Several studies have demonstrated the presence in Parkinson’s Disease (PD) patients of alterations of the Functional Connectivity (FC) of the hubs of the cortico-striato-thalamo-cortical loop (CSTCL)1,2,3,4. However, the reported patterns of FC alterations are inconsistent, and in particular do not provide evidence for systematic alterations in the FC of the hubs of the sensorimotor network1,5.

Among the main potential confounders in these studies, there is the variability of the residual nigrostriatal dopaminergic tone, which is influenced by both the degree of nigrostriatal neuronal loss and by the ongoing treatment status2.

Indeed, the acute direct effect of dopamine on striatal and cortical FC was demonstrated by resting-state functional MRI (RS-fMRI) studies that compared the ON and OFF conditions. The administration of L-DOPA to PD patients was shown to change functional connectivity (FC) both within the sensorimotor network6,7,8, and between motor areas and non-motor networks7,9. Although with somewhat different results across studies, in general, the L-DOPA treatment has shown to rebalance the brain connectivity acting on multiple hubs, with a wide range of influences in the same direction of clinical effectiveness2,10,11.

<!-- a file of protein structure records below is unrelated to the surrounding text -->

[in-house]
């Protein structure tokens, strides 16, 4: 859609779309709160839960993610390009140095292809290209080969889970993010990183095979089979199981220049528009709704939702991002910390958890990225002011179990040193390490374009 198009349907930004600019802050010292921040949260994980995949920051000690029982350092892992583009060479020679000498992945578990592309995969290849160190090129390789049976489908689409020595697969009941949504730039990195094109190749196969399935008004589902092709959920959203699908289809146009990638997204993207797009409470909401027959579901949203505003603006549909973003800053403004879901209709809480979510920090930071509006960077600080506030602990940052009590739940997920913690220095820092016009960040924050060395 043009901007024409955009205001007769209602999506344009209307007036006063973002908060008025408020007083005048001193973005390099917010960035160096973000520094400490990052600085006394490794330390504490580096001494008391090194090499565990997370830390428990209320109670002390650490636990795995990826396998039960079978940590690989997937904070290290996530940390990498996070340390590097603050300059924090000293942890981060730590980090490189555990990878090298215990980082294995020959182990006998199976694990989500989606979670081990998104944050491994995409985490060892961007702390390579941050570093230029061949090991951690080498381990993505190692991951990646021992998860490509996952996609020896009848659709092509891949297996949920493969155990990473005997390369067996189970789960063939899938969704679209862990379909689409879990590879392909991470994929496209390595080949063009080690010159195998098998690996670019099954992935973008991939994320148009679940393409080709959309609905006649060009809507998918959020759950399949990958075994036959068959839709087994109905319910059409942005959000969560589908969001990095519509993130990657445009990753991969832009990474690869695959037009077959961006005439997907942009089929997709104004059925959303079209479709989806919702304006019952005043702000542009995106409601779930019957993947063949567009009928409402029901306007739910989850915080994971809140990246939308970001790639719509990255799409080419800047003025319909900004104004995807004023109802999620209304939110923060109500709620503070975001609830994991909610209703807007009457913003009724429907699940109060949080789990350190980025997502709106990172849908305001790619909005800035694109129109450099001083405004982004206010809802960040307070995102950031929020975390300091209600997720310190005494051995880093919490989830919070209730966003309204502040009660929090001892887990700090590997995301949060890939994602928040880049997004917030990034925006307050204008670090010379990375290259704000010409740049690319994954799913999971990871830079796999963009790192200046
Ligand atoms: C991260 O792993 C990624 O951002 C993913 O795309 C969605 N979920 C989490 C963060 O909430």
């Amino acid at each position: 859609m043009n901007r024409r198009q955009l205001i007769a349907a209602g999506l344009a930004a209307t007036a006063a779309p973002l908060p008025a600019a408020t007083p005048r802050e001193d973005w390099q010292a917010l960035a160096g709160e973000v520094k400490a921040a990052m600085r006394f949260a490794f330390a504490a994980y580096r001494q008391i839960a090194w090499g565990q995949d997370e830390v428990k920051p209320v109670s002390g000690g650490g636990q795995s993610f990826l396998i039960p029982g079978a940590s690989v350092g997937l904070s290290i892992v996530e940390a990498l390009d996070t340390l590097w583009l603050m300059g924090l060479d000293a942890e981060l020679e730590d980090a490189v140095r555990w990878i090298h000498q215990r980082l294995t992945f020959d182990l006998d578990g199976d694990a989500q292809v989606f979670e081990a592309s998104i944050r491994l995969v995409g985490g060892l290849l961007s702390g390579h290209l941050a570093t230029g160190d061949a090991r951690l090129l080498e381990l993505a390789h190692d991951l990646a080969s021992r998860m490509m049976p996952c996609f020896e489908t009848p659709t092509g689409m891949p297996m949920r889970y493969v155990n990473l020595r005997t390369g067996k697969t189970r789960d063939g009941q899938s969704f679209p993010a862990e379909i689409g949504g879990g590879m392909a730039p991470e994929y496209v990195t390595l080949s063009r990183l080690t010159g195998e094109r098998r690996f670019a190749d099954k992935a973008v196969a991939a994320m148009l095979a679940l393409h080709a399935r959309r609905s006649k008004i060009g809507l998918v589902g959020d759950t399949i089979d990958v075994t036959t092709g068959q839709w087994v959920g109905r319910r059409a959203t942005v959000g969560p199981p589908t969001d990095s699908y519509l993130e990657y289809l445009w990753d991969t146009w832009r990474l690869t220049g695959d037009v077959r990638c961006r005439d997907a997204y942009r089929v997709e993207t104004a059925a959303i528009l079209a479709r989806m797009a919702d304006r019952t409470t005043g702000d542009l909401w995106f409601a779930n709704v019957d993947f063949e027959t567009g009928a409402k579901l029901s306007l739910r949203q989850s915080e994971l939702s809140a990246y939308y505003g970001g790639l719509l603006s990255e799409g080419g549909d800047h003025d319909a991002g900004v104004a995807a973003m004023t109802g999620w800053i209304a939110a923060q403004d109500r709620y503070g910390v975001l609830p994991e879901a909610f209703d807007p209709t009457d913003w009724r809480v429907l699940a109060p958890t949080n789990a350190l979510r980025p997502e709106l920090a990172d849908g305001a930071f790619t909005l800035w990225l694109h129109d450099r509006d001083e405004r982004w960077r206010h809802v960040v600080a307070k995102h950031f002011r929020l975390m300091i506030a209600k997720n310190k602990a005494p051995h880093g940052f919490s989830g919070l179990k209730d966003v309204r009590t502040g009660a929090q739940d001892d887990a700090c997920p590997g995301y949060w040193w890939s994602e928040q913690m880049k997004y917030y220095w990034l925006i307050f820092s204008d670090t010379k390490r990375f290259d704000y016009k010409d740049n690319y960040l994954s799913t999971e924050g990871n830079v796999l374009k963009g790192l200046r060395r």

Despite this body of evidence demonstrating an impact of dopamine on RS-FC in PD, very limited data are available on the relationship between the FC modifications of the CSTCL and the degree of the reduction in the dopaminergic tone that characterizes PD.

Dopaminergic striatal innervation can be studied in vivo by Positron Emission Tomography (PET) or Single-Photo Emission Tomography (SPECT) using either labelled L-DOPA as tracer of dopamine synthesis, or labelled dopamine transporter ligands as presynaptic markers of dopaminergic terminals, while functional connectivity can be studied using RS-fMRI. The integration of the information provided by these modalities allows assessing in-vivo the relationship between nigrostriatal innervation integrity and FC, by exploiting the different degrees of loss of nigrostriatal neurons that occur across different patients. However, this approach has been so far limited to the study of the relationship between the dopaminergic innervation of the putamen and the FC of the same structure12,13,14, or of the posterior hub of the default-mode network12.

The recently introduced hybrid PET/MRI scanners are particularly suited to study dopaminergic striatal innervation and FC simultaneously. In particular, the simultaneous dynamic acquisition of T2*-weighted Echo-Planar Imaging (EPI) volumes and PET data, beside allowing to improve the quality of the PET data by their framewise prospective motion correction15, provides a set of RS-fMRI data suitable for FC analysis.

The aim of our study was to assess if, in PD patients in practical OFF condition, the reduction in the nigrostriatal innervation, as probed by 3,4‑dihydroxy‑6‑[18F]‑fluoro-l‑phenylalanine (18F-DOPA) uptake in the posterior putamen, affects the FC of the hubs of the sensorimotor CSTCL, as simultaneously probed by resting-state functional MRI.